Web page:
Just a few months ago, the Terrorism Risk Insurance Act (TRIA),an Act that limits the amount of losses insurers would beresponsible for in the event of a terrorist attack, seemed like asure bet to be extended for a third time. Though both the House andthe Senate had significant disagreements, for the most part, bothbelieved that the program should be extended further into thefuture than it had been in the past, when it was given just atwo-year re-up. But with the Dec. 31, 07 expiration date loomingand new promises of a presidential veto, the fate of TRIA issuddenly looking grim.

There are several important differences between the House andthe Senate bills. While the House asks for a 15-year extension ofTRIA, the Senate requests just seven. Furthermore, the House billmandates that coverage be made available by insurers to covernuclear, biological, chemical, or radiological attacks, a point theSenate has yet to adopt in its version. Both bills, however,propose eliminating the domestic terrorism exclusion, therebyclassifying all attacks -- domestic or international -- under theterrorism banner.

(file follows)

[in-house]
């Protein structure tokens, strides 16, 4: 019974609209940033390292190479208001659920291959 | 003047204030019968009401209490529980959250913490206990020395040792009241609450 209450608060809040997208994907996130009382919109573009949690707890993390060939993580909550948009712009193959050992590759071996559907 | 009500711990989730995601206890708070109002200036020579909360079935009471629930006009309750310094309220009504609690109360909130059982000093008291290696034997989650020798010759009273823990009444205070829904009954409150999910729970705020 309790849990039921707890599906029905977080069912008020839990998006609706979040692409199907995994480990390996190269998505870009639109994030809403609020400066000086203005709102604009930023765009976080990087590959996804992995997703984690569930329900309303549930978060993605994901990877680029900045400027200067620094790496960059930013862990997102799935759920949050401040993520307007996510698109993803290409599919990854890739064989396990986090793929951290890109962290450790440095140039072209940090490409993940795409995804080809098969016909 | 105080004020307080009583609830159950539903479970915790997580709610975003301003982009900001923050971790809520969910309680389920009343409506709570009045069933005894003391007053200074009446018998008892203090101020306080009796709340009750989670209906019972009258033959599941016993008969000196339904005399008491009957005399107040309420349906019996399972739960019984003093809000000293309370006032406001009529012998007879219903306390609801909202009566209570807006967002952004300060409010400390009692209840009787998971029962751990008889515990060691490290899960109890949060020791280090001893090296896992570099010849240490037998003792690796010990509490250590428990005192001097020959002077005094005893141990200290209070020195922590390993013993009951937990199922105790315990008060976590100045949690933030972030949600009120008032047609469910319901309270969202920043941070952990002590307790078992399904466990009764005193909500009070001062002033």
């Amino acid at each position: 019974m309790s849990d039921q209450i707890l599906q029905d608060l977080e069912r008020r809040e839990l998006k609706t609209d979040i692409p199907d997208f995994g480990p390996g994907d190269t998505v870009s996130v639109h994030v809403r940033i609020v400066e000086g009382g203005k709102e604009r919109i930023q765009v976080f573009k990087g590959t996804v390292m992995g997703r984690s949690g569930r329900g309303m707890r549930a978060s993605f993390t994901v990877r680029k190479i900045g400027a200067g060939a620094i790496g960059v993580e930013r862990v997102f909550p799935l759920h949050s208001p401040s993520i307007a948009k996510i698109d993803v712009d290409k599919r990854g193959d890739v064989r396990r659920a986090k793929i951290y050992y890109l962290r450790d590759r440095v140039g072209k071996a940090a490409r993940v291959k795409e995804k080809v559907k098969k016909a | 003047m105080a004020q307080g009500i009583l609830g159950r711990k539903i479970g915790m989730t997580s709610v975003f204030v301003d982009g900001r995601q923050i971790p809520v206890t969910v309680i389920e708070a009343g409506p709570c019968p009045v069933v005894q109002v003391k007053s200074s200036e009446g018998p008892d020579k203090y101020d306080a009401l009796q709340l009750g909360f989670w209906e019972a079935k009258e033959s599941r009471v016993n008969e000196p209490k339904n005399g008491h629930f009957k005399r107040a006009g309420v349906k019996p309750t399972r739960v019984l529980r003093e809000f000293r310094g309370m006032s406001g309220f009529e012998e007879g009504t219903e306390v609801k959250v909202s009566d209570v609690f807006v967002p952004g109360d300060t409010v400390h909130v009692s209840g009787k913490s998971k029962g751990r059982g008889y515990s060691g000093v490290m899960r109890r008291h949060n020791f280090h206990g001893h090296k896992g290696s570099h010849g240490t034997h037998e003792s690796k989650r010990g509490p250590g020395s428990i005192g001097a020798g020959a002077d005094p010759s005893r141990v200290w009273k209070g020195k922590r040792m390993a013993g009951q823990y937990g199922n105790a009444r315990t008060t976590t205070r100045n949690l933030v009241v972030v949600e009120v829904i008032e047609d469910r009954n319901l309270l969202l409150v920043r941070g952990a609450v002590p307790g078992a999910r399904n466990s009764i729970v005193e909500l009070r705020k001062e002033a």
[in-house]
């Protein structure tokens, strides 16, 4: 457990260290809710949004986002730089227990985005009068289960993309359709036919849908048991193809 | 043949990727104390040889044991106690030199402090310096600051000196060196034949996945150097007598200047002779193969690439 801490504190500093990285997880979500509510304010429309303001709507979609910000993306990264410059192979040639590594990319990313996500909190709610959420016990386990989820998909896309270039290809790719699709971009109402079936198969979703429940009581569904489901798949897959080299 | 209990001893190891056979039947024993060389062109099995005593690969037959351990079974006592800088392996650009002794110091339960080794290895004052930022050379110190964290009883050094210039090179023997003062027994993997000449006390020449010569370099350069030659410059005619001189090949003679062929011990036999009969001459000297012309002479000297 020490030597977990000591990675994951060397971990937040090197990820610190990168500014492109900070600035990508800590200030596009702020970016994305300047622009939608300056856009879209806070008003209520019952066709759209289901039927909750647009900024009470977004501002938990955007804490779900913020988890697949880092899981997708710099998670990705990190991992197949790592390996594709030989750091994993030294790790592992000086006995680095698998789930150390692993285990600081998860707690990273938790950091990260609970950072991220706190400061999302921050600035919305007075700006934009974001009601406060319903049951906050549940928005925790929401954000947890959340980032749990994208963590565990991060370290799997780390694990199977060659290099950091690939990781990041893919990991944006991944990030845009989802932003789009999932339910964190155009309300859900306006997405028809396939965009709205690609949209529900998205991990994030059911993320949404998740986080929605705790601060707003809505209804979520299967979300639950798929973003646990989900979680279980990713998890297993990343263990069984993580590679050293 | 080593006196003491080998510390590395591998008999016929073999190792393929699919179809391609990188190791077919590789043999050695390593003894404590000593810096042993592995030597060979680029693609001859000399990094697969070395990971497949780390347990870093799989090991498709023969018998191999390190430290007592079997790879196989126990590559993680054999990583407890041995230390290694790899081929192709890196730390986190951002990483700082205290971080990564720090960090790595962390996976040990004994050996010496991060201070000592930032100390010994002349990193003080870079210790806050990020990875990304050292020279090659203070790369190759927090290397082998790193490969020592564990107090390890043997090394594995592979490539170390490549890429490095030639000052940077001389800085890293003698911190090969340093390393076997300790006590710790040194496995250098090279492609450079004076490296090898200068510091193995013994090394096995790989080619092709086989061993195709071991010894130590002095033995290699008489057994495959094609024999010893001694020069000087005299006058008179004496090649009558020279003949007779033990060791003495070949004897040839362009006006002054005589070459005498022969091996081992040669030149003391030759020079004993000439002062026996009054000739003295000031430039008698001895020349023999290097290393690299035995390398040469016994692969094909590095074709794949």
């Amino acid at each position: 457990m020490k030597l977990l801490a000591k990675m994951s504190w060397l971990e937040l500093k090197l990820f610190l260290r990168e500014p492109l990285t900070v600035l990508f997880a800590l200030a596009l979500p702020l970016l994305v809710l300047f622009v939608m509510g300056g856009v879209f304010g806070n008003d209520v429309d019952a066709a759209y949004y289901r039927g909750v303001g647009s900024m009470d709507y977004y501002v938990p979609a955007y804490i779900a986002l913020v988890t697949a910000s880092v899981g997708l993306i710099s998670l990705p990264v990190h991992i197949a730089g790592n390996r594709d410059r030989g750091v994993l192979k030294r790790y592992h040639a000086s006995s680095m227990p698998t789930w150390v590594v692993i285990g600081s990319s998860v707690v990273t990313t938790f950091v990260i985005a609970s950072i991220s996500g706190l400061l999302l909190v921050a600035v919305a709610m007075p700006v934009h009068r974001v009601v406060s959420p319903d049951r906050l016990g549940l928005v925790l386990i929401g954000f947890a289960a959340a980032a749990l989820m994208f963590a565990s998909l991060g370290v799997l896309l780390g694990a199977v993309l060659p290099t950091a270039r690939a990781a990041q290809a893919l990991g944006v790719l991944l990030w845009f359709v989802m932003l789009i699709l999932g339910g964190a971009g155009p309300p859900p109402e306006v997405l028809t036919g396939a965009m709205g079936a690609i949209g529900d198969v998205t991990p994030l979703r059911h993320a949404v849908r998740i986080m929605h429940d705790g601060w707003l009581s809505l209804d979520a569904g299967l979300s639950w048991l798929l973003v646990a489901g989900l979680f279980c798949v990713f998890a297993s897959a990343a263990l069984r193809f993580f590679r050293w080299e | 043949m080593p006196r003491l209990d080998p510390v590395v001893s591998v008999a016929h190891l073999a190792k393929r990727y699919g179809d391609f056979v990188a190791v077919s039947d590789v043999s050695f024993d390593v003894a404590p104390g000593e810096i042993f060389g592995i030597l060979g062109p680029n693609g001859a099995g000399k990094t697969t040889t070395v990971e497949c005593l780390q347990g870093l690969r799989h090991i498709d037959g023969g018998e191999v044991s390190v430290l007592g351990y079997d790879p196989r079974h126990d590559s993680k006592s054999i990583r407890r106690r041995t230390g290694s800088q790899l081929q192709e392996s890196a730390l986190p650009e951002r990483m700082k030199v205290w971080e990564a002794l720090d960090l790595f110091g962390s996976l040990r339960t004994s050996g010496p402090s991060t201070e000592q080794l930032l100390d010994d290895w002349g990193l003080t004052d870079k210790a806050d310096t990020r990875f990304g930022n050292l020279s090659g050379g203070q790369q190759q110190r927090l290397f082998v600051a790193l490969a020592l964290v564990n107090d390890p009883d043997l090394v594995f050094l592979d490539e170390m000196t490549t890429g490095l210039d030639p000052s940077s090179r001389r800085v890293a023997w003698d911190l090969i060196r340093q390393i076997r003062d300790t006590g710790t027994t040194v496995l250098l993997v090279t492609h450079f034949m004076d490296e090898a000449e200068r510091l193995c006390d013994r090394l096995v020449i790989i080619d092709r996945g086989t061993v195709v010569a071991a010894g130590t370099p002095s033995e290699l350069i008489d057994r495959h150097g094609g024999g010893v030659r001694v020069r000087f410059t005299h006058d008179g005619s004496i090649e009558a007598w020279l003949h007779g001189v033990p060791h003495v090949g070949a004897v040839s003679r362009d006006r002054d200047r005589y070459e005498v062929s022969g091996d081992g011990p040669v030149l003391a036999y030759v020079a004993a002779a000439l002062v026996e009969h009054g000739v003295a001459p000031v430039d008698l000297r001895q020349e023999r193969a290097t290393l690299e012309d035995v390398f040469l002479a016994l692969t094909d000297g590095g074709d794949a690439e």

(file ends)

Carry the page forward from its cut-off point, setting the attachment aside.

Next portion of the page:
A similar pattern occurred in Dec. 2005, the last time TRIA wasextended. A year-long debate ended with last-minute negotiating,and the resulting stripped-down bill was given approval for anothertwo years shortly before the Dec. 31, 2005 deadline.

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